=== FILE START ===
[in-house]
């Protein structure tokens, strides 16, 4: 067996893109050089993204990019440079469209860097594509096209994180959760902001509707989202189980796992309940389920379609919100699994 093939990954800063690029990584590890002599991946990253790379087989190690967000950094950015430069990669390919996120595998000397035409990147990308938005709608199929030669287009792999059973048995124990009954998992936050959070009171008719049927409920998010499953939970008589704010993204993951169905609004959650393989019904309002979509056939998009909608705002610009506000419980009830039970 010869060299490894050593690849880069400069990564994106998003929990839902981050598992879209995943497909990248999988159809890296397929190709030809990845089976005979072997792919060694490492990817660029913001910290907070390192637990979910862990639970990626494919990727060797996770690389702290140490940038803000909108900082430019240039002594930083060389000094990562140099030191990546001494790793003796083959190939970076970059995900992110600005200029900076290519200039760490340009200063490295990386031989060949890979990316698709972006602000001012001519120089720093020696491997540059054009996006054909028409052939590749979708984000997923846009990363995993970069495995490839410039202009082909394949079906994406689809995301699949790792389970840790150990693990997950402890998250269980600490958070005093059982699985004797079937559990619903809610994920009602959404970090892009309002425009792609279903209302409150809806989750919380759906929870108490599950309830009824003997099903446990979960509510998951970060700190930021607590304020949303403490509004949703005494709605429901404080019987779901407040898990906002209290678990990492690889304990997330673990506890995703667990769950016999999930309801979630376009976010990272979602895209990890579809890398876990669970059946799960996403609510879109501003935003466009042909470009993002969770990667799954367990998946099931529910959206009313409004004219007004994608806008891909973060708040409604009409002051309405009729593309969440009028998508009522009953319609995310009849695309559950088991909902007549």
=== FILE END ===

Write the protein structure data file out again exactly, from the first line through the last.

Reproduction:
[in-house]
């Protein structure tokens, strides 16, 4: 067996893109050089993204990019440079469209860097594509096209994180959760902001509707989202189980796992309940389920379609919100699994 093939990954800063690029990584590890002599991946990253790379087989190690967000950094950015430069990669390919996120595998000397035409990147990308938005709608199929030669287009792999059973048995124990009954998992936050959070009171008719049927409920998010499953939970008589704010993204993951169905609004959650393989019904309002979509056939998009909608705002610009506000419980009830039970 010869060299490894050593690849880069400069990564994106998003929990839902981050598992879209995943497909990248999988159809890296397929190709030809990845089976005979072997792919060694490492990817660029913001910290907070390192637990979910862990639970990626494919990727060797996770690389702290140490940038803000909108900082430019240039002594930083060389000094990562140099030191990546001494790793003796083959190939970076970059995900992110600005200029900076290519200039760490340009200063490295990386031989060949890979990316698709972006602000001012001519120089720093020696491997540059054009996006054909028409052939590749979708984000997923846009990363995993970069495995490839410039202009082909394949079906994406689809995301699949790792389970840790150990693990997950402890998250269980600490958070005093059982699985004797079937559990619903809610994920009602959404970090892009309002425009792609279903209302409150809806989750919380759906929870108490599950309830009824003997099903446990979960509510998951970060700190930021607590304020949303403490509004949703005494709605429901404080019987779901407040898990906002209290678990990492690889304990997330673990506890995703667990769950016999999930309801979630376009976010990272979602895209990890579809890398876990669970059946799960996403609510879109501003935003466009042909470009993002969770990667799954367990998946099931529910959206009313409004004219007004994608806008891909973060708040409604009409002051309405009729593309969440009028998508009522009953319609995310009849695309559950088991909902007549």